Orion Township Library – Book Signing, December 3, 2016.
Before we really get into this, let’s agree on the term “successful.” I define it simply … your books are there, you have a place to sit and you sell a book.
Sounds nutty, right? Really, it’s not.
The Real Purpose
The purpose of a book signing isn’t to sell your books, it’s to sell yourself as an author. Any time you can sit in a library or a bookstore with your face, name and product in front of people who love to read, that’s great promotion.
For an author, a book signing can be terrifying. Believe me, I know. It’s like throwing a party and not being certain anyone will come. But there are ways around this.
Don’t do it alone. Go to signings that feature lots of other authors. With many authors in the same place, no one counts how many books you did or didn’t sell. Not even me.
Promote on your end. Tell your friends and family. Tell their friends. Make an announcement on all social media you belong to. Even if no one on your list is a local, they might have friends who are.
Dress comfortably, but nicely. “Business casual” best describes my preferred way to dress for a signing: comfortable pants, nice shirt (a sweater in the winter) and (for guys) a sport coat.
Bring stuff. I like to bring a water bottle, my business cards, lots of pens (you’d be amazed at how many people walk off with pens), and any promotional items you want to show or share.
Talk, Talk, Talk
Don’t be afraid to smile and wave and greet customers. I know it can seem scary, but please don’t sit there in a huddled lump. Talk to people. At the very least, make eye contact.
I always try a cheerful, “Hi there! What do you like to read?”
I stand often and speak to people passing the table. If someone stops and looks at the books, I put one in their hands. Not to tell them to buy it, but to make them feel comfortable picking it up and reading the back blurb.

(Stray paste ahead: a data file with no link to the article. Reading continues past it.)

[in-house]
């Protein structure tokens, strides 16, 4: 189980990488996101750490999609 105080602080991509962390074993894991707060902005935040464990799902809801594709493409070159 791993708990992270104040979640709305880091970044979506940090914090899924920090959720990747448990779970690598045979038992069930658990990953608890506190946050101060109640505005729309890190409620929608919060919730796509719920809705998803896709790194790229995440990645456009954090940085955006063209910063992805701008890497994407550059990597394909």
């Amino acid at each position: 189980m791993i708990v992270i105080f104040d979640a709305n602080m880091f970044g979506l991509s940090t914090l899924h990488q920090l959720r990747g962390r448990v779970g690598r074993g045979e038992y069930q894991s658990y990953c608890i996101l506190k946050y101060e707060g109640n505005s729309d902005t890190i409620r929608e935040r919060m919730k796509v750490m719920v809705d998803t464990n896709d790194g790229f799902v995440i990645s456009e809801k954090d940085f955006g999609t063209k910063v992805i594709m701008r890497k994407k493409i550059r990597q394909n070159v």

Then I engage them in conversation about it: “This is my latest book. It’s about… ”
This may also be a good time to hand them a promotional business card or bookmark so they can pass it on to others who are interested.
I even talk to the kids.
That lady in a hurry, who doesn’t read your genre, may not ever buy your book … but she will remember you were nice and down-to-earth and will tell her friends who are avid readers that she met you.
As I said, at a book signing you’re not promoting books as much as you are selling yourself.
No act of kindness is ever wasted.
Observe the other authors and how they interact with the public. Check out their promotional stuff. Smile and look over their books.
Introduce yourself as a fellow author and be sure to trade marketing tips. Everything you see and hear at a book signing can be directly applied to your own efforts (or firmly crossed off as Things To Never Do Again).
I’ll tell you one more not-to-be-missed benefit of book signings: they make you feel real.
I’ve already published six books, won multiple awards, and still worry someone will write fraud on my forehead whenever I introduce myself as a writer.
But at a book signing, with your own books in front of you… well, you’re the real thing … and it’s great good fun.
At my recent signing I was approached by the local paper (who had already published my picture in the article announcing the library event) to send them information for an article about my latest book. I was also interviewed live by our local cable TV station.
I’ve been at signings where I sold more books, but the publicity from this one is going to make it a signing that’s tough to beat.
Thanks Orion Township Public Library!
My books have all garnered some terrific reviews and you can see the ones I have available by using the Amazon link below. Look for them. Better yet, buy one and read it. You just might like it.
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